By the looks of it, in the next few days Moody’s will be downgrading its credit ratings for various British banks. Bad news, right?
Good news really.
Good news as British banks should be rated as less than completely safe. That is because a major point of the changes to British banking regulation is to remove the ‘too big to fail’ hostage situation the banks put taxpayers in and instead replace it with ‘you speculate, you lose, you go bust’.
Recognising that British banks are not a surefire safe thing is therefore good news as it shows a better connection between reality and ratings than has sometimes been apparent.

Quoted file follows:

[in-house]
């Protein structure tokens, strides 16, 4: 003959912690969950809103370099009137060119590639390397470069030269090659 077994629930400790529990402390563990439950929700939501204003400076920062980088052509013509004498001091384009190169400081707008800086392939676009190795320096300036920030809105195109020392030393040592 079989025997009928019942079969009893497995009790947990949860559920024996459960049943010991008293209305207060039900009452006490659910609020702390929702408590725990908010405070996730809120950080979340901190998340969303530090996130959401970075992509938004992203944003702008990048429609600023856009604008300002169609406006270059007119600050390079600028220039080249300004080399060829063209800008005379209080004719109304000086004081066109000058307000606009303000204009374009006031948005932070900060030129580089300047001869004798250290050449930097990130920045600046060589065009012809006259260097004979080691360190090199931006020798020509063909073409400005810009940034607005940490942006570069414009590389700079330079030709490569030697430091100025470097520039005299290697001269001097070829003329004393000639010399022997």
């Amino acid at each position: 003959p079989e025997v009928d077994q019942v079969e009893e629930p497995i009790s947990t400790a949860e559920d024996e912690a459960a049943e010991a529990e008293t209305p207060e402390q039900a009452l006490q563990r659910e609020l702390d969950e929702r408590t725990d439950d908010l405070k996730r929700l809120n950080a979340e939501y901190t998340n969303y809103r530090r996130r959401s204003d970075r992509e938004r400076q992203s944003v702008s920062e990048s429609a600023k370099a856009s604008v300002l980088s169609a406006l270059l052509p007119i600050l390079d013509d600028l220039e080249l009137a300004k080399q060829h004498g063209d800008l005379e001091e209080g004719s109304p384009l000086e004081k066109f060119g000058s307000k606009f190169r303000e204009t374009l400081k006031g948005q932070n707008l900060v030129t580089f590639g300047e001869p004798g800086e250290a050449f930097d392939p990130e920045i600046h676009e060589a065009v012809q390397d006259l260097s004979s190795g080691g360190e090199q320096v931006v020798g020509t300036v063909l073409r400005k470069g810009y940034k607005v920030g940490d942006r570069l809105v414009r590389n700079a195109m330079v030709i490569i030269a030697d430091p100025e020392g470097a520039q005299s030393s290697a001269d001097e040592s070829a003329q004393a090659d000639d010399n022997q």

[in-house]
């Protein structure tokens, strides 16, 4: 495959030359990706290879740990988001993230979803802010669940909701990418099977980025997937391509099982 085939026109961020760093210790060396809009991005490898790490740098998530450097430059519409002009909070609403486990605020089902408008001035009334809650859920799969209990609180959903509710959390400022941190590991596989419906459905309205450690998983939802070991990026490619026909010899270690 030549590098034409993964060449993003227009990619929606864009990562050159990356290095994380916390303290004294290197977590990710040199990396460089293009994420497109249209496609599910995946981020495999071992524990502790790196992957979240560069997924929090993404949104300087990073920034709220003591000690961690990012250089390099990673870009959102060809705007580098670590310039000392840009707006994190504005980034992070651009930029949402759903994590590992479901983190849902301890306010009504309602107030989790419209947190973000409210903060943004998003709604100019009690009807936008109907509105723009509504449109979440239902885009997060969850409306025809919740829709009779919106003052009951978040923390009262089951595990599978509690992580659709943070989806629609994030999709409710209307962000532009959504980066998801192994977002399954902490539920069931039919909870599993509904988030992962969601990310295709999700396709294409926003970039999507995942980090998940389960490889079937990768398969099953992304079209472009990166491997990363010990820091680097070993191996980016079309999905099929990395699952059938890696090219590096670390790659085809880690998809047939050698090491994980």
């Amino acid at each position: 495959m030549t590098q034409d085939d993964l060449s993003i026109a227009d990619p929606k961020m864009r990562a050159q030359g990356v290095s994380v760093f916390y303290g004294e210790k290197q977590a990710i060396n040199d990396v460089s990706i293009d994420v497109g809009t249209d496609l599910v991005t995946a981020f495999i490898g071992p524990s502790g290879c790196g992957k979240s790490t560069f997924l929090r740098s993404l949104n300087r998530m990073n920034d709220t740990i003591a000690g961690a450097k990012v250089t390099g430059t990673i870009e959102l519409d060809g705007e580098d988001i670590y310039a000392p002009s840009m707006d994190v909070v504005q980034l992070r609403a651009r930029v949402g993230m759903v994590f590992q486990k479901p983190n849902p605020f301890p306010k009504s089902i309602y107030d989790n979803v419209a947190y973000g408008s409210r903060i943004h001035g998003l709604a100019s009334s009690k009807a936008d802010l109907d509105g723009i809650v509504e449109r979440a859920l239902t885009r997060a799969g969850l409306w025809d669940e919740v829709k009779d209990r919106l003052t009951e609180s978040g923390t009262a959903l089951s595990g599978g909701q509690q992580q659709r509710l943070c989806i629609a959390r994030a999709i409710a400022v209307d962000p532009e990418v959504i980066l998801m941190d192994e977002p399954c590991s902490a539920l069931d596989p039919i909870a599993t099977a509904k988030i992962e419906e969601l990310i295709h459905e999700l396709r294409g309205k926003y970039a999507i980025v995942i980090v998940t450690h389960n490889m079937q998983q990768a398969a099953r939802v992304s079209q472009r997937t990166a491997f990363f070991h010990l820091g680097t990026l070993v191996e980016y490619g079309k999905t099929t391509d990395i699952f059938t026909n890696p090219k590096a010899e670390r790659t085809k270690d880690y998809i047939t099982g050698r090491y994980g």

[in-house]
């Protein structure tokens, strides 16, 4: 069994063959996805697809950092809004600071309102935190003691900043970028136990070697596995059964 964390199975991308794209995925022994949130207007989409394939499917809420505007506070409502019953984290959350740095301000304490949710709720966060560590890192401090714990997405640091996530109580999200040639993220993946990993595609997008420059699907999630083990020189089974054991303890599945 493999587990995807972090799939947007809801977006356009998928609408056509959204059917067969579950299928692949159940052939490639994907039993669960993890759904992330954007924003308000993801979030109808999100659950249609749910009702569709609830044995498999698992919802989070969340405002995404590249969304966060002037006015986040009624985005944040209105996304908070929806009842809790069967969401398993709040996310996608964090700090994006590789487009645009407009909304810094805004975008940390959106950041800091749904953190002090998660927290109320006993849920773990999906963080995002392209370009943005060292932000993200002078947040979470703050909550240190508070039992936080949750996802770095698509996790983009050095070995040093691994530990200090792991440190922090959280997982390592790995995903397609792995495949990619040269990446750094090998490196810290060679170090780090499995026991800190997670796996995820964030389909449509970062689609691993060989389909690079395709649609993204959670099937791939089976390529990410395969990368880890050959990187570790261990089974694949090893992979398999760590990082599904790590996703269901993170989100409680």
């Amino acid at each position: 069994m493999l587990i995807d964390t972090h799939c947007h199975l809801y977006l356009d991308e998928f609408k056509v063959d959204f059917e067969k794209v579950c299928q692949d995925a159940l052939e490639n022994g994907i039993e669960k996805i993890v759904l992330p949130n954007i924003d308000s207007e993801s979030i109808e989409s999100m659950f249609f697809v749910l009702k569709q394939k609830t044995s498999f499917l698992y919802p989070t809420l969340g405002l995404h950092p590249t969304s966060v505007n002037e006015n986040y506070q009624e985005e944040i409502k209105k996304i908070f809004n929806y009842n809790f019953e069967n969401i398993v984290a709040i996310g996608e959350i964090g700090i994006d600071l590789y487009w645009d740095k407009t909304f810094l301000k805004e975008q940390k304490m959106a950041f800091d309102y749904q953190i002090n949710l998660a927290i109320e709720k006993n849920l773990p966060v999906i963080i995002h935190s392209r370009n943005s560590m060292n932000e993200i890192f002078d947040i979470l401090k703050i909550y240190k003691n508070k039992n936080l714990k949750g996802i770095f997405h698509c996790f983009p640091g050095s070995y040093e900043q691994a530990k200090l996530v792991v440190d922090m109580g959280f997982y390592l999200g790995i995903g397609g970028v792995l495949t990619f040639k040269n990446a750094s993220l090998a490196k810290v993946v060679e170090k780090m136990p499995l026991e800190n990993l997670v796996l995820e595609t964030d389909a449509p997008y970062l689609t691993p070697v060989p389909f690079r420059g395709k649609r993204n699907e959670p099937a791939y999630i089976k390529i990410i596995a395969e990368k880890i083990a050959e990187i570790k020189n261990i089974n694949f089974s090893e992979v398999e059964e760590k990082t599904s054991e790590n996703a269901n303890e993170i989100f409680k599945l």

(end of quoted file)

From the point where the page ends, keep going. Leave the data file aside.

Good news too because although the Moody’s ratings will be dressed up as bad news that will have an impact, the reality is that, despite their occasional best efforts to demonstrate otherwise, financial markets are not simply in hock to the latest faddish headline. Rating agencies may increasingly attract the headlines when they pontificate. But given their highly spotty records at actually rating risk in the last few years, the markets in fact often pay very little attention to what the ratings agencies are saying, instead relying on wider and more sensible judgements.
In other words, the change from Moody’s will not damage the banks in the financial markets but will be a welcome recognition that banks are not guaranteed taxpayer funds to pick up their mess no matter how big it is.